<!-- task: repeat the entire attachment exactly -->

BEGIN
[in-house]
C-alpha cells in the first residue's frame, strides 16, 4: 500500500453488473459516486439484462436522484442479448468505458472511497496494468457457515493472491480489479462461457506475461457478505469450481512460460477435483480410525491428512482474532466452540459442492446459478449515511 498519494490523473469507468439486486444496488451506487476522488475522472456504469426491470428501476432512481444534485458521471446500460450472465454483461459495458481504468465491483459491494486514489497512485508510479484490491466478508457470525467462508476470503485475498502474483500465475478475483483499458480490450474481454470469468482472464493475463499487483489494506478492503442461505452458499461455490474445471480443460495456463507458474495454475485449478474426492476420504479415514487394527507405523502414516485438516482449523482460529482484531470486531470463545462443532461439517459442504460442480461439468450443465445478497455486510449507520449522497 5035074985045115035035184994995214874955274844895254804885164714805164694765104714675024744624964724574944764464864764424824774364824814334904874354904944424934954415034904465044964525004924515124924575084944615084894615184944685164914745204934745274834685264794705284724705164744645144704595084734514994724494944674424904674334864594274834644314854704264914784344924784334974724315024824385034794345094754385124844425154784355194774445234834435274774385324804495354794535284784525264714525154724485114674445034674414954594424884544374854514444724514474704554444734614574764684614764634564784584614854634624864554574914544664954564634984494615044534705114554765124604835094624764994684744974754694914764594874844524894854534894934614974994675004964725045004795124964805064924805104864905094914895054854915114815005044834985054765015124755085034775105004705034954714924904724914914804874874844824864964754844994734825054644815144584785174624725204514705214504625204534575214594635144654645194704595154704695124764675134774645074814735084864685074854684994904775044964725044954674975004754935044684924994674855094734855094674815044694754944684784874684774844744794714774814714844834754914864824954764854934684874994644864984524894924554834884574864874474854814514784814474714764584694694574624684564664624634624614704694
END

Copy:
[in-house]
C-alpha cells in the first residue's frame, strides 16, 4: 500500500453488473459516486439484462436522484442479448468505458472511497496494468457457515493472491480489479462461457506475461457478505469450481512460460477435483480410525491428512482474532466452540459442492446459478449515511 498519494490523473469507468439486486444496488451506487476522488475522472456504469426491470428501476432512481444534485458521471446500460450472465454483461459495458481504468465491483459491494486514489497512485508510479484490491466478508457470525467462508476470503485475498502474483500465475478475483483499458480490450474481454470469468482472464493475463499487483489494506478492503442461505452458499461455490474445471480443460495456463507458474495454475485449478474426492476420504479415514487394527507405523502414516485438516482449523482460529482484531470486531470463545462443532461439517459442504460442480461439468450443465445478497455486510449507520449522497 5035074985045115035035184994995214874955274844895254804885164714805164694765104714675024744624964724574944764464864764424824774364824814334904874354904944424934954415034904465044964525004924515124924575084944615084894615184944685164914745204934745274834685264794705284724705164744645144704595084734514994724494944674424904674334864594274834644314854704264914784344924784334974724315024824385034794345094754385124844425154784355194774445234834435274774385324804495354794535284784525264714525154724485114674445034674414954594424884544374854514444724514474704554444734614574764684614764634564784584614854634624864554574914544664954564634984494615044534705114554765124604835094624764994684744974754694914764594874844524894854534894934614974994675004964725045004795124964805064924805104864905094914895054854915114815005044834985054765015124755085034775105004705034954714924904724914914804874874844824864964754844994734825054644815144584785174624725204514705214504625204534575214594635144654645194704595154704695124764675134774645074814735084864685074854684994904775044964725044954674975004754935044684924994674855094734855094674815044694754944684784874684774844744794714774814714844834754914864824954764854934684874994644864984524894924554834884574864874474854814514784814474714764584694694574624684564664624634624614704694